In spite of efforts of progressive legislators, the US still lacks a federal plan to phase out plastic packaging, which may help explain why Amazon hasn’t taken more aggressive action against the issue to the state. A company spokesperson told Grist last month that Amazon had begun a “multi-year effort” to transition U.S. fulfillment centers from plastic to paper packaging, but the company did not announce a timeline for that transition.

Then again, Amazon’s US presence is also much larger than its operations overseas; the fact that US orders account for nearly 70 percent of Amazon’s total sales may make it more complicated to change packaging materials here.

Amazon bag crumpled
A crumpled Amazon bag.
Beata Zawrzel / NurPhoto

“It would be a bigger deal for them to eliminate plastic in the United States,” said Jenn Engstrom, director of the California chapter of the nonprofit US Public Interest Research Group, which was not involved in the Oceana report. not. “But they are also one of the most innovative and largest companies in the world; just because it’s hard to do doesn’t mean they shouldn’t do it.”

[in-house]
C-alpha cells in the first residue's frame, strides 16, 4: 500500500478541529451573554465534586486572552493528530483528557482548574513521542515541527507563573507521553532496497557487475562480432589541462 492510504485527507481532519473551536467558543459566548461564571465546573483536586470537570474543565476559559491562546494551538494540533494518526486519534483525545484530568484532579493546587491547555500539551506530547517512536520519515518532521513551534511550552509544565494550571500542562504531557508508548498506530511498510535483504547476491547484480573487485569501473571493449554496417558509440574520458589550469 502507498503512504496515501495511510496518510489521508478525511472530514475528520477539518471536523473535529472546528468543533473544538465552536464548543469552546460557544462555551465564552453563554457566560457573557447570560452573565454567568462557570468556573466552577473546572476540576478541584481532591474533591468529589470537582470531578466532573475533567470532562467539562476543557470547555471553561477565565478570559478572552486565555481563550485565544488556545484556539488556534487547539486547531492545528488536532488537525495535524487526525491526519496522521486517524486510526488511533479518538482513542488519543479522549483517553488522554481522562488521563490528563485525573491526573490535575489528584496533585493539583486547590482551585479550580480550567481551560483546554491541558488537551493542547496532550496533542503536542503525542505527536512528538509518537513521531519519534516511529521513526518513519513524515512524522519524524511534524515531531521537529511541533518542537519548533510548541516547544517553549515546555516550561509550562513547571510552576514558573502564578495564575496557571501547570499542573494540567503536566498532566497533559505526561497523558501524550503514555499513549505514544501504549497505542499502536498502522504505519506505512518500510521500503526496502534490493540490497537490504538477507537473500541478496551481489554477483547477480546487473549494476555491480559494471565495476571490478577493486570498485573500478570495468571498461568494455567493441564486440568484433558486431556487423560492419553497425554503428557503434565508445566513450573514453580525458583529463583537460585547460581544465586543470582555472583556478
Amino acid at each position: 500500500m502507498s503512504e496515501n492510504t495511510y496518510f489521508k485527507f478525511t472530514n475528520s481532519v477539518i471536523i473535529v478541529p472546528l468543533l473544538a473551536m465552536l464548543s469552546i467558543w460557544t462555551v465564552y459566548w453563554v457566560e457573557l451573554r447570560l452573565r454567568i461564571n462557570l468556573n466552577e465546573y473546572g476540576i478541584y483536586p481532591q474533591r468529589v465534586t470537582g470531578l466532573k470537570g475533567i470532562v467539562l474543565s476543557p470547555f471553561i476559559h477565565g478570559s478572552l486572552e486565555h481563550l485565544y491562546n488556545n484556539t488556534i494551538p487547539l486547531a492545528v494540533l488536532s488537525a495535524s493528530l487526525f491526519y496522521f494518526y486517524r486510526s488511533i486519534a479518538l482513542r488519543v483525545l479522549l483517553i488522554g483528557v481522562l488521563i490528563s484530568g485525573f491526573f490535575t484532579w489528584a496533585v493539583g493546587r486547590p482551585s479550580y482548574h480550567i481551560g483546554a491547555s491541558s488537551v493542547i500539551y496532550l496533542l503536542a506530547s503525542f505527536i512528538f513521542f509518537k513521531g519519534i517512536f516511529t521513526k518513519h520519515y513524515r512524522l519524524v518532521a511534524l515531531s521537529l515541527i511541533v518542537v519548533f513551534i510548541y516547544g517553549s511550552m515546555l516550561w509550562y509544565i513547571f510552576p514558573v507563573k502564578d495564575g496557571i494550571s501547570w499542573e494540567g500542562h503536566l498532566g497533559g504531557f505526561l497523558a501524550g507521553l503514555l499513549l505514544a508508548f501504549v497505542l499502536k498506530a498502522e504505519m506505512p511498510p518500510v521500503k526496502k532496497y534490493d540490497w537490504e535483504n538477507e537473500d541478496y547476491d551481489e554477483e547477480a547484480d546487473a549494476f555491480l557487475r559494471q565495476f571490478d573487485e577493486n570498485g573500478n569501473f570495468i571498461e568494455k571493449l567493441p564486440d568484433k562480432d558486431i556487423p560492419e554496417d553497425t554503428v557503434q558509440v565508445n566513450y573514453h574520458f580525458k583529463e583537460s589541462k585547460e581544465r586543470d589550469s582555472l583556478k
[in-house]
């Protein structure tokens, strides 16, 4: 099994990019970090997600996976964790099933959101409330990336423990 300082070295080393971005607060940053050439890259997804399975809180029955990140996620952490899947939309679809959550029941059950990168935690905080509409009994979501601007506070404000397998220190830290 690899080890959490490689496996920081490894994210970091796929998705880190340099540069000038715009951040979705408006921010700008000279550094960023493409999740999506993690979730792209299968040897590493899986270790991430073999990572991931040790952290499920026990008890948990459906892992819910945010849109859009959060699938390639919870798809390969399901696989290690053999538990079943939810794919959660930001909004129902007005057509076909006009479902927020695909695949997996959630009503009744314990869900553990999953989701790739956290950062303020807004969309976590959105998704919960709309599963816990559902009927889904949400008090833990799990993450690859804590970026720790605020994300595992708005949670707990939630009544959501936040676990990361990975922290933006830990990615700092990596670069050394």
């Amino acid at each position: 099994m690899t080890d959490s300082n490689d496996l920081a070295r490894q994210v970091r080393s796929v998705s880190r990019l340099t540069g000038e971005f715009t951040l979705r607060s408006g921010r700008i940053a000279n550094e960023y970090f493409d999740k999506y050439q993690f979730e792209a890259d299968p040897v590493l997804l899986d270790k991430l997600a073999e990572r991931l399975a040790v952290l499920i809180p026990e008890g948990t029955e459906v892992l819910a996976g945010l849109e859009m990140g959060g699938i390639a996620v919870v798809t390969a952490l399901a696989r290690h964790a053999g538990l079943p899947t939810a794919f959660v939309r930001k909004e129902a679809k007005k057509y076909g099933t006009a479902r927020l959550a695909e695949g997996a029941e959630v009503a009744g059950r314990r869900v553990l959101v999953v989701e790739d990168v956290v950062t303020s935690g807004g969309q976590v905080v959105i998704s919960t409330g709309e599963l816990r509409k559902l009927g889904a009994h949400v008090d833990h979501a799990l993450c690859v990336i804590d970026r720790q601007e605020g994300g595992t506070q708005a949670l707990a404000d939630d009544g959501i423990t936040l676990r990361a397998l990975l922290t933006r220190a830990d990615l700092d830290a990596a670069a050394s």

Amazon, the largest e-commerce company in the world, has outsold half a trillion dollars‘s goods last year. Its main US rival, Walmart, said last month it had single-use plastics eliminated from its postal envelopes worldwide. In China, retailer JD.com is replacing disposable packaging entirely with reusable alternatives.

Engstrom pointed to some state-level policies that could affect Amazon’s plastic use — particularly in California, where a law enacted in 2022 require companies to reduce their overall packaging distributed in the state by 25 percent by 2032. Washington state tried to pass a similar law last year, but the proposal died in committee. Five other states have passed less specific bills regarding “extended producer responsibility,” or EPR, which seeks to make plastic producers financially responsible for the waste they generate – often by having them finance improvements in recycling infrastructure.